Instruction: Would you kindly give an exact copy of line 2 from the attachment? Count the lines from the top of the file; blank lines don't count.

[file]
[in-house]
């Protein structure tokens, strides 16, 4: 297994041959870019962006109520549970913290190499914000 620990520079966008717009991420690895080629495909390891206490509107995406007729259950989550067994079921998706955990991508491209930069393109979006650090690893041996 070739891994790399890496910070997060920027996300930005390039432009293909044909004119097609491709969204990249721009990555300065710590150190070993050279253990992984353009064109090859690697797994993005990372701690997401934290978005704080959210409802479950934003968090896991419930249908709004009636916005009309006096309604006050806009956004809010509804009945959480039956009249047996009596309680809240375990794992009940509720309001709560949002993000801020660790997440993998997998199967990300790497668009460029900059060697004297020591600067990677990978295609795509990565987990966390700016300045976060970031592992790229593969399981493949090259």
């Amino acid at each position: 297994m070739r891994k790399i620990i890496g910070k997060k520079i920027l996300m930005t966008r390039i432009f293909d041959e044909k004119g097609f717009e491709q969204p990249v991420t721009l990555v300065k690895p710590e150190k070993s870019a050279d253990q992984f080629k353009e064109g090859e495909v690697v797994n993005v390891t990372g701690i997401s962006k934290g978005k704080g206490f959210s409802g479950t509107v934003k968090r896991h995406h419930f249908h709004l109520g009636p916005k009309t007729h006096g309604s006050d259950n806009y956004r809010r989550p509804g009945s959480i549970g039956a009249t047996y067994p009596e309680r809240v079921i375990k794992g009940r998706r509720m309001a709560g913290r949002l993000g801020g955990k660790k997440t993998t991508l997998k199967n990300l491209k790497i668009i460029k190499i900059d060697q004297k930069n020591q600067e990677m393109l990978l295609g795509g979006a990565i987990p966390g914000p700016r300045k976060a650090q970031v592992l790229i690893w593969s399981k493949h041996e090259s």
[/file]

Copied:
């Protein structure tokens, strides 16, 4: 297994041959870019962006109520549970913290190499914000 620990520079966008717009991420690895080629495909390891206490509107995406007729259950989550067994079921998706955990991508491209930069393109979006650090690893041996 070739891994790399890496910070997060920027996300930005390039432009293909044909004119097609491709969204990249721009990555300065710590150190070993050279253990992984353009064109090859690697797994993005990372701690997401934290978005704080959210409802479950934003968090896991419930249908709004009636916005009309006096309604006050806009956004809010509804009945959480039956009249047996009596309680809240375990794992009940509720309001709560949002993000801020660790997440993998997998199967990300790497668009460029900059060697004297020591600067990677990978295609795509990565987990966390700016300045976060970031592992790229593969399981493949090259």